Because it is an excellent fire-resistant insulator, asbestos was added to a variety of building materials and other products before the health hazards it presented were recognized. Left undisturbed, it does not pose an immediate problem, but construction, remodeling or damage can release its toxins. In older dwellings and other buildings, it is regularly found in basements and attics and around steam pipes, water pipes, furnaces and boilers.
There are a few methods used to test for this dangerous substance. Professional testers will take samples of material they believe to contain asbestos and these are sent to a lab for detection. If the test confirms the presence of asbestos, you may need to hire an abatement professional to remove it. Broken materials should be removed as soon as possible. An abatement contractor will make sure the material is safely disposed of once it has been taken away.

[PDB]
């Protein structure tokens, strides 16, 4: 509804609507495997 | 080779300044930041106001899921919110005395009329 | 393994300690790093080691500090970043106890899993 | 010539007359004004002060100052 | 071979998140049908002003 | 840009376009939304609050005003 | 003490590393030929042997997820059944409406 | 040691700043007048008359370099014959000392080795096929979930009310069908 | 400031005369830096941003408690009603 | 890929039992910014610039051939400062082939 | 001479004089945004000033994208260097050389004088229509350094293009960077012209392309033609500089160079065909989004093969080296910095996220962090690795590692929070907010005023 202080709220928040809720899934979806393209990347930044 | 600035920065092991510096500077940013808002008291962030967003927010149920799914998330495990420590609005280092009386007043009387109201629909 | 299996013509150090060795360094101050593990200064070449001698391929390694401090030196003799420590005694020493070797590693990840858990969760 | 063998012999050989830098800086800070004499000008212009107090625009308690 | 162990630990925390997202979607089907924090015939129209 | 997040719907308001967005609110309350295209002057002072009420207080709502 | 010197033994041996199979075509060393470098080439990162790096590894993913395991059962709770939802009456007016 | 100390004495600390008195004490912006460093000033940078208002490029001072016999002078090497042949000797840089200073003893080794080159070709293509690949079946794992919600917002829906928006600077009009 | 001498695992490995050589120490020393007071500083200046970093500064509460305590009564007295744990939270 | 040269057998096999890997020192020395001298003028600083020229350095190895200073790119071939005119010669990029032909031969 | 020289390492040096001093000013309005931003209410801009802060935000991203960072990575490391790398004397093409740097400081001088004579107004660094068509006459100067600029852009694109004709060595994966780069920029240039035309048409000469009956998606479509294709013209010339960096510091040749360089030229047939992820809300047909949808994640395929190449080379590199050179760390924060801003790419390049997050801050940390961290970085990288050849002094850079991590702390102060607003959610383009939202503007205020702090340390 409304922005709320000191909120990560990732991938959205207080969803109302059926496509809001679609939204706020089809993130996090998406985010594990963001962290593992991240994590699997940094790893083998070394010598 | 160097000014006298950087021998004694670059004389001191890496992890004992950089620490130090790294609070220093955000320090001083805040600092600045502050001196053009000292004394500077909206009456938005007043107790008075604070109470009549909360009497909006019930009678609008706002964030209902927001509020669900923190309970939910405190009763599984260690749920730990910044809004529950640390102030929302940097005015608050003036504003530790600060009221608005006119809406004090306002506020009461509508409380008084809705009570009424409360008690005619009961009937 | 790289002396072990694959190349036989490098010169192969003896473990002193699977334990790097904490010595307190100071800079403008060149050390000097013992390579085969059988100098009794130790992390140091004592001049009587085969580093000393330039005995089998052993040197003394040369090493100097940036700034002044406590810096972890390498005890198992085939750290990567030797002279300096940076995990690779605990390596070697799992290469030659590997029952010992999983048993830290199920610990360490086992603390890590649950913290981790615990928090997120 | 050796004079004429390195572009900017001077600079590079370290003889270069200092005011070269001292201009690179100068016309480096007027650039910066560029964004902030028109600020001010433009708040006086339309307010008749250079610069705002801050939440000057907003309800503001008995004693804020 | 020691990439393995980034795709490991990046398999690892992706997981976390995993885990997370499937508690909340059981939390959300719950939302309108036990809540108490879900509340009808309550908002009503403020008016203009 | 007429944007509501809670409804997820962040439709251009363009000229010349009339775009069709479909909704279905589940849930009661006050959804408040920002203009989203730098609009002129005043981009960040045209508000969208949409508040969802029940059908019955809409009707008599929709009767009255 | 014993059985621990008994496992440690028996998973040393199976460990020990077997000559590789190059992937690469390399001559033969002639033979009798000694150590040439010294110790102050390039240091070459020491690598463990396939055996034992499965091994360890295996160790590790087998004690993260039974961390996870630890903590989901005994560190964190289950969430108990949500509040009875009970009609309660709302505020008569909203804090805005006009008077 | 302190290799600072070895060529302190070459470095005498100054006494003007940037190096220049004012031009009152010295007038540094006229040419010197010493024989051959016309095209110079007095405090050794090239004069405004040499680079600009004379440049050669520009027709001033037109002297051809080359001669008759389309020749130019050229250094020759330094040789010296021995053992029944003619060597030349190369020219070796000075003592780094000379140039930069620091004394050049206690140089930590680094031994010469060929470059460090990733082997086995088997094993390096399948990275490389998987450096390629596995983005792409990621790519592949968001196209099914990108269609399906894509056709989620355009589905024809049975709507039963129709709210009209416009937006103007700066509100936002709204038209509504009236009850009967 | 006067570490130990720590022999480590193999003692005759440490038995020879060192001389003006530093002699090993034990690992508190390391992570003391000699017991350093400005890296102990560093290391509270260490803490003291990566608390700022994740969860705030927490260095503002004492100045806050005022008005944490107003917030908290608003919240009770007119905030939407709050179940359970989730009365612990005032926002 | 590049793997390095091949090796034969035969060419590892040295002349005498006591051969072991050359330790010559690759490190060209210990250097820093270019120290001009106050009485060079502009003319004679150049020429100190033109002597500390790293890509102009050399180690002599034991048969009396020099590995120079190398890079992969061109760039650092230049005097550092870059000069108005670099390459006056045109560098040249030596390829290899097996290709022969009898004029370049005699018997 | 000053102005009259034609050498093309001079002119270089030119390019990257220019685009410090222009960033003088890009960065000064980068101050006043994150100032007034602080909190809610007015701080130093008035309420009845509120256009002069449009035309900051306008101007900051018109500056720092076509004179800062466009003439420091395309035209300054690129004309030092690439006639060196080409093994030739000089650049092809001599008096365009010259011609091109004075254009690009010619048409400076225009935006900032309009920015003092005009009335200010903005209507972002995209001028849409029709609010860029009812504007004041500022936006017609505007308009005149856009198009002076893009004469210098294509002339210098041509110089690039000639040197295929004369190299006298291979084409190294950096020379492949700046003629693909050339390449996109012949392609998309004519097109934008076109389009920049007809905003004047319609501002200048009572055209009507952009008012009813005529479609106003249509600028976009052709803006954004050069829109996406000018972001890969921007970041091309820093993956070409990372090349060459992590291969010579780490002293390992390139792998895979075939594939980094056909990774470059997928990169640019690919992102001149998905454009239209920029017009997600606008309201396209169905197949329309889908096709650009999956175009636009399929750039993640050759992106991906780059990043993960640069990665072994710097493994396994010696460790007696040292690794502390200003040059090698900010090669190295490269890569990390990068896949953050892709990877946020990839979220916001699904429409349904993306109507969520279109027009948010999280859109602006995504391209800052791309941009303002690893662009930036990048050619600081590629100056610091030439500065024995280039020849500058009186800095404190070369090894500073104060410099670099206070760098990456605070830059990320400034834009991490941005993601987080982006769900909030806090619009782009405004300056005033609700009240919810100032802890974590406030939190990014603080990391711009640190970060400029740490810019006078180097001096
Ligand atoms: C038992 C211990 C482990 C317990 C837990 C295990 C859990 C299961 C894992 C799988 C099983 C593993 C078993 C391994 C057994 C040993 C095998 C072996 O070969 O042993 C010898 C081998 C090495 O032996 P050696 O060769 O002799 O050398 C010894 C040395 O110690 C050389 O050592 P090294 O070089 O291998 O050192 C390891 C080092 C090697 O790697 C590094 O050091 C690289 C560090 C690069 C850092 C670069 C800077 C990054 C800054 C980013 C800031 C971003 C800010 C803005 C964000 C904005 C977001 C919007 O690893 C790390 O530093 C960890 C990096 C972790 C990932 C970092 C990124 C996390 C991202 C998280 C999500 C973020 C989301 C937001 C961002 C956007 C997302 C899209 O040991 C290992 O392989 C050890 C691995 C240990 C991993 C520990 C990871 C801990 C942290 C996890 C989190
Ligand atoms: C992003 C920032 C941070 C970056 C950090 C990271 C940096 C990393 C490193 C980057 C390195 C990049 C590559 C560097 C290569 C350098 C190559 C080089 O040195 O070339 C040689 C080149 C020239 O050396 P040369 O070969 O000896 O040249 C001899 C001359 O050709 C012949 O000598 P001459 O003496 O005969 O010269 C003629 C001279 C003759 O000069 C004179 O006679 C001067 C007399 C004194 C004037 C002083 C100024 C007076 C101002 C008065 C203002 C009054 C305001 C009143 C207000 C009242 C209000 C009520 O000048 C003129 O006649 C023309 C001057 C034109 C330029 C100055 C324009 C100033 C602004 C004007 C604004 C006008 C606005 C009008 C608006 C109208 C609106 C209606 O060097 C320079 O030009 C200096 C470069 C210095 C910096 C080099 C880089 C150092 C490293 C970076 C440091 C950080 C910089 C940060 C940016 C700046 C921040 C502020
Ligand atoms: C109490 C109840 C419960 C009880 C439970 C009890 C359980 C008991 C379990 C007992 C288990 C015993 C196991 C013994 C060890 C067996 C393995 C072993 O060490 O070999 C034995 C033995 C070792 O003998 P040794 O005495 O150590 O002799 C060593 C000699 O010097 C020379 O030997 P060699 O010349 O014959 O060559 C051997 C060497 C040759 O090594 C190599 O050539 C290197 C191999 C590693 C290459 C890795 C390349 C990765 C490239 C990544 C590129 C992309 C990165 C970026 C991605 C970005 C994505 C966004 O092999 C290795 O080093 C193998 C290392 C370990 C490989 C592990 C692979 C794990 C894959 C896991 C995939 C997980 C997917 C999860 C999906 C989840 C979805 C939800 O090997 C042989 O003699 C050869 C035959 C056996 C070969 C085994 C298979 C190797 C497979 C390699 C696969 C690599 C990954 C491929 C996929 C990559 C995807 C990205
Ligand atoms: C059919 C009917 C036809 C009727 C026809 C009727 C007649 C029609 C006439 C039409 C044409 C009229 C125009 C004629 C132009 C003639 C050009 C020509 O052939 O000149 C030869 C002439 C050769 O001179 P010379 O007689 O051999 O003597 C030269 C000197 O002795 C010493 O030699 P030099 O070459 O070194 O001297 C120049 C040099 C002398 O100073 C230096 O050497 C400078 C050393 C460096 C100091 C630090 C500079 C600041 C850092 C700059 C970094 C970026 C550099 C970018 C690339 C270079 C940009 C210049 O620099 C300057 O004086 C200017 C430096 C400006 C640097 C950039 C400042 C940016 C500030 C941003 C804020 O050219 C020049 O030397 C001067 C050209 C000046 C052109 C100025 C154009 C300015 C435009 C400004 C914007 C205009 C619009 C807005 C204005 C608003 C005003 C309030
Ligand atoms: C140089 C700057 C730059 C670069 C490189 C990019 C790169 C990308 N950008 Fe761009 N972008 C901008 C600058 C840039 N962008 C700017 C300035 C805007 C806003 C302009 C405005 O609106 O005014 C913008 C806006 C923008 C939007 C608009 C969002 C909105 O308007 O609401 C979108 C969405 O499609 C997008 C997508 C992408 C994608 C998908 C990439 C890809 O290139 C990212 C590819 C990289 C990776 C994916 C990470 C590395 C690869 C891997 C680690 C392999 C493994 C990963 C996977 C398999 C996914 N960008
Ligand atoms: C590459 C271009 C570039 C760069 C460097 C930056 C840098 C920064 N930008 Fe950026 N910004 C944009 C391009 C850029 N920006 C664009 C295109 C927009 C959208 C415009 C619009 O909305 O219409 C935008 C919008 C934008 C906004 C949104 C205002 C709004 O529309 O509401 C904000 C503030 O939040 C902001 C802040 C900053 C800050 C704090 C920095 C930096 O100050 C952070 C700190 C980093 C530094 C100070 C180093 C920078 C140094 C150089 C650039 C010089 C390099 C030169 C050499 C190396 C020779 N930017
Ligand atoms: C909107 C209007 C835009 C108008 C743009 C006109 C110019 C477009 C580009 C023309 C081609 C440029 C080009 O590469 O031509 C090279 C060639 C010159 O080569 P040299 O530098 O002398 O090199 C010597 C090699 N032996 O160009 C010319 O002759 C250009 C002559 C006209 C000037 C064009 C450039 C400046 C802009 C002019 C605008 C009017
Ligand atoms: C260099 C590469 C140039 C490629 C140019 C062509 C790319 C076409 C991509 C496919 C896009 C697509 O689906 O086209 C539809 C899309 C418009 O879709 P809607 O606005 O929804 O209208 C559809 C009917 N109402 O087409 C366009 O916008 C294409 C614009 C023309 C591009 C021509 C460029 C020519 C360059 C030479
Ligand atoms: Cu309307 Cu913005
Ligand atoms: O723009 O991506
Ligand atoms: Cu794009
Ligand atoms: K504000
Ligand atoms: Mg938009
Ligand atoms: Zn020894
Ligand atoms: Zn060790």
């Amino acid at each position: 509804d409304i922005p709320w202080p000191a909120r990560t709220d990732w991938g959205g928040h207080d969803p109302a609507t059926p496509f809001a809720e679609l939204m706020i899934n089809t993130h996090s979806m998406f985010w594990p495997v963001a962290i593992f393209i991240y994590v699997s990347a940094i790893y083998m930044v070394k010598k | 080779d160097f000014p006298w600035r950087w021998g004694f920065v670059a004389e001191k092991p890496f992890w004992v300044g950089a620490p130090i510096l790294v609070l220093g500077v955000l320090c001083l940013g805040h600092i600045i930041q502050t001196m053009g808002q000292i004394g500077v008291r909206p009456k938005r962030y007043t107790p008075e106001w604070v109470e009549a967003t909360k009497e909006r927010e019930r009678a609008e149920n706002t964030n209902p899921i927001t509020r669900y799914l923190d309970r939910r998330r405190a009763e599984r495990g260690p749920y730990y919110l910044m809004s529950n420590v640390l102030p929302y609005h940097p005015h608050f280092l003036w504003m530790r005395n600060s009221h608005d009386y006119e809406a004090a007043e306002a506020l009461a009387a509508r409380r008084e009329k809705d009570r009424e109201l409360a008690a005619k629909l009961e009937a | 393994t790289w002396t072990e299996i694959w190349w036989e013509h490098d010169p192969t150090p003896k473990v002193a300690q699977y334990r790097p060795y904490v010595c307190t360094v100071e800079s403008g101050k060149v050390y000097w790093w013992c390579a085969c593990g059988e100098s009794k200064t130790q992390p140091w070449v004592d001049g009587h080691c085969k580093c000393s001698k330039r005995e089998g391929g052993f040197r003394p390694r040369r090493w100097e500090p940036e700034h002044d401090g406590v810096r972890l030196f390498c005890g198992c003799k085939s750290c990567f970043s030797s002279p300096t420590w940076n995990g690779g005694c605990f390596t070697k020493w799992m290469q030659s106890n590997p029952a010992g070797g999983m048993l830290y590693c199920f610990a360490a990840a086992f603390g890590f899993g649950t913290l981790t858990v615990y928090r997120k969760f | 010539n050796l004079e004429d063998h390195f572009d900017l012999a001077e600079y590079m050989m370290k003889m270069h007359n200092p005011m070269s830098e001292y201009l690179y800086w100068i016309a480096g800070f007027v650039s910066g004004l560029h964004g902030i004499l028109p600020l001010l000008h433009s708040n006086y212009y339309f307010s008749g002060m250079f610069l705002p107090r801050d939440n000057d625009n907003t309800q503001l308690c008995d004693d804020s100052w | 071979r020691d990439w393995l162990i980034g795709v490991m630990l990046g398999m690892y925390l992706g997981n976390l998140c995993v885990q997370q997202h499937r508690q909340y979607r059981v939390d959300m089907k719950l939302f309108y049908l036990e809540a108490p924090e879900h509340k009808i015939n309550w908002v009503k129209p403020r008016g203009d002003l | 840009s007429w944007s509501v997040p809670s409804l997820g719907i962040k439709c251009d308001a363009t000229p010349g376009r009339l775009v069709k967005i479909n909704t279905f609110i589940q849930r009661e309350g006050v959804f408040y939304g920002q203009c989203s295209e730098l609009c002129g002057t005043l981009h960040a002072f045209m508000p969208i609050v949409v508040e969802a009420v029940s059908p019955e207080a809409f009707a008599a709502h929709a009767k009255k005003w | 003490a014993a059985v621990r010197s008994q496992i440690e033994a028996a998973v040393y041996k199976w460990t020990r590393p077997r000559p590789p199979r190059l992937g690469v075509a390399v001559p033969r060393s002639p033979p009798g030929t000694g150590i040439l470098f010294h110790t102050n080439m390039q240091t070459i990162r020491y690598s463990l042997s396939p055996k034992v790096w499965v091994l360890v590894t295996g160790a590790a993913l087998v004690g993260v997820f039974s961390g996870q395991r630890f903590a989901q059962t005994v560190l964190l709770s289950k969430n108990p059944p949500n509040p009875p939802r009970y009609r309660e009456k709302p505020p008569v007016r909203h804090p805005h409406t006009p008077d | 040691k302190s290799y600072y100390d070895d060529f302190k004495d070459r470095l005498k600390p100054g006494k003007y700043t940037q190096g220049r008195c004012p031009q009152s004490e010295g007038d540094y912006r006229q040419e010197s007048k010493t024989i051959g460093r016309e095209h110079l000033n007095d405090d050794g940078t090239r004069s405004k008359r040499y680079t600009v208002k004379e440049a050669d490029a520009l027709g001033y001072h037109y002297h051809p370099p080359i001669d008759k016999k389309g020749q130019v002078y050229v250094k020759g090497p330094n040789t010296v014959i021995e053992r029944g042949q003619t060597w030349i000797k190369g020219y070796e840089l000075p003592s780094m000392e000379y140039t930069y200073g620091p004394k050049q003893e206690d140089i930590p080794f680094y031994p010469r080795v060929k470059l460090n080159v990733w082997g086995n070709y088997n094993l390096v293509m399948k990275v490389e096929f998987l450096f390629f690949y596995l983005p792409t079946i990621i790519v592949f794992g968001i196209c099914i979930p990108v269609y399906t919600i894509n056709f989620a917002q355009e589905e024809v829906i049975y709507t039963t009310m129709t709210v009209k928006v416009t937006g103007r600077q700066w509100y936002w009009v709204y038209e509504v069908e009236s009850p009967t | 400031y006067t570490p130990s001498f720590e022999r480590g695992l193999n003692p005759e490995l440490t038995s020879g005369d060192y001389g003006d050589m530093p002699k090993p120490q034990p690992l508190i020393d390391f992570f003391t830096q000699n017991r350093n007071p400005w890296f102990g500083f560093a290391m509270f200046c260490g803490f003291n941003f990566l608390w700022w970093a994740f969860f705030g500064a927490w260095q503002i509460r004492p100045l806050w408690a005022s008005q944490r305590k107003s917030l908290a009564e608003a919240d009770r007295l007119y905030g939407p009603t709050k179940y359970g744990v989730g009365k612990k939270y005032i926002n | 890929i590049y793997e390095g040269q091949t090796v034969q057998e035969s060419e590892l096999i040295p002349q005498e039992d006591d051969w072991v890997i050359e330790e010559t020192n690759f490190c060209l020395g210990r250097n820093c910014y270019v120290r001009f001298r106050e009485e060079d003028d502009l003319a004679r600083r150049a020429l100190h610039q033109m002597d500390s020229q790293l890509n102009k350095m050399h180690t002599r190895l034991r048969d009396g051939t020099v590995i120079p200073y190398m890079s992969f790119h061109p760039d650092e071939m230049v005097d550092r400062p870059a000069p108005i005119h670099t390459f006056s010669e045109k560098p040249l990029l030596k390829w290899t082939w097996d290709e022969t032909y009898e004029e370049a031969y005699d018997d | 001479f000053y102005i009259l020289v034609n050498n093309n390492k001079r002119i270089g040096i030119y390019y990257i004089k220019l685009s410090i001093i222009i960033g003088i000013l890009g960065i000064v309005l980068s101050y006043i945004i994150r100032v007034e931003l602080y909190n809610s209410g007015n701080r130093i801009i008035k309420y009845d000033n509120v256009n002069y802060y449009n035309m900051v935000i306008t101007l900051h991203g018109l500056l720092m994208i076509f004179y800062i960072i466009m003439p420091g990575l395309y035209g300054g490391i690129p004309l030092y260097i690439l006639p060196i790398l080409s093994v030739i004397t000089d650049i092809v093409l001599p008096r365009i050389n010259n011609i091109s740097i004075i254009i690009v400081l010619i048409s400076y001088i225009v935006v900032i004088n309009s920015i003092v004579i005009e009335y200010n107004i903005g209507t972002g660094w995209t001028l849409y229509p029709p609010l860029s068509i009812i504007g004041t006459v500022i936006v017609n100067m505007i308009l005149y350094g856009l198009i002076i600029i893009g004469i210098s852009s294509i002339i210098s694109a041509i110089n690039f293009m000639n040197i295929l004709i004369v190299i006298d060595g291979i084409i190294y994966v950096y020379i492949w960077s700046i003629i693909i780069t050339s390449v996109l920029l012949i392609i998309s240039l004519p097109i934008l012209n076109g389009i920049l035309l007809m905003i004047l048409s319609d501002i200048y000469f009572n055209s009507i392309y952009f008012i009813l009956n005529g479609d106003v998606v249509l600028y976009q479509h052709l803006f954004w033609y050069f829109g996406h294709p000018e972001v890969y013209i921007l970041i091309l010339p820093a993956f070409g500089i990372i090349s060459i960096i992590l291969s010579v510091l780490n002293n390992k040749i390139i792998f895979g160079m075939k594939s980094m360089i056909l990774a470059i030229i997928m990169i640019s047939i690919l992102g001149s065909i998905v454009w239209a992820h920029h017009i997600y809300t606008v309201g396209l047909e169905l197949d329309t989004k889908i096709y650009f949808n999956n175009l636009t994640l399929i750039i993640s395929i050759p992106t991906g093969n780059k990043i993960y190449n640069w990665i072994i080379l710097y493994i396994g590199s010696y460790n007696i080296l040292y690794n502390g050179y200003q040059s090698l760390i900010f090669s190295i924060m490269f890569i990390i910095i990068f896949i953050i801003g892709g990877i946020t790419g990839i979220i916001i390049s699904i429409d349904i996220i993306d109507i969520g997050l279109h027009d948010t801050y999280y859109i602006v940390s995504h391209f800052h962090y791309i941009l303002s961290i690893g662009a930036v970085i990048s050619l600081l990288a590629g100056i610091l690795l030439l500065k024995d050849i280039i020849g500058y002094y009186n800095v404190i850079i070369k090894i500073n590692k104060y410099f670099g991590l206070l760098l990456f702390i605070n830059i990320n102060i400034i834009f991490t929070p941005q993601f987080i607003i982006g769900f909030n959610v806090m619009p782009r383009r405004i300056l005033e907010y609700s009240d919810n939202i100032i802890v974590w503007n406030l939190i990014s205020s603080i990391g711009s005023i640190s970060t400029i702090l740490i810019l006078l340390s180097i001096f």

Under no circumstances should homeowners take samples or handle infected materials themselves. They may contain harmful fibers that can lodge in the lining of the lungs or other parts of the body, and can cause scarring of the lungs and mesothelioma, a rare form of cancer.
If you have even the slightest concern or doubt about the presence of asbestos in your home, contact an asbestos testing professional and arrange a consultation without delay.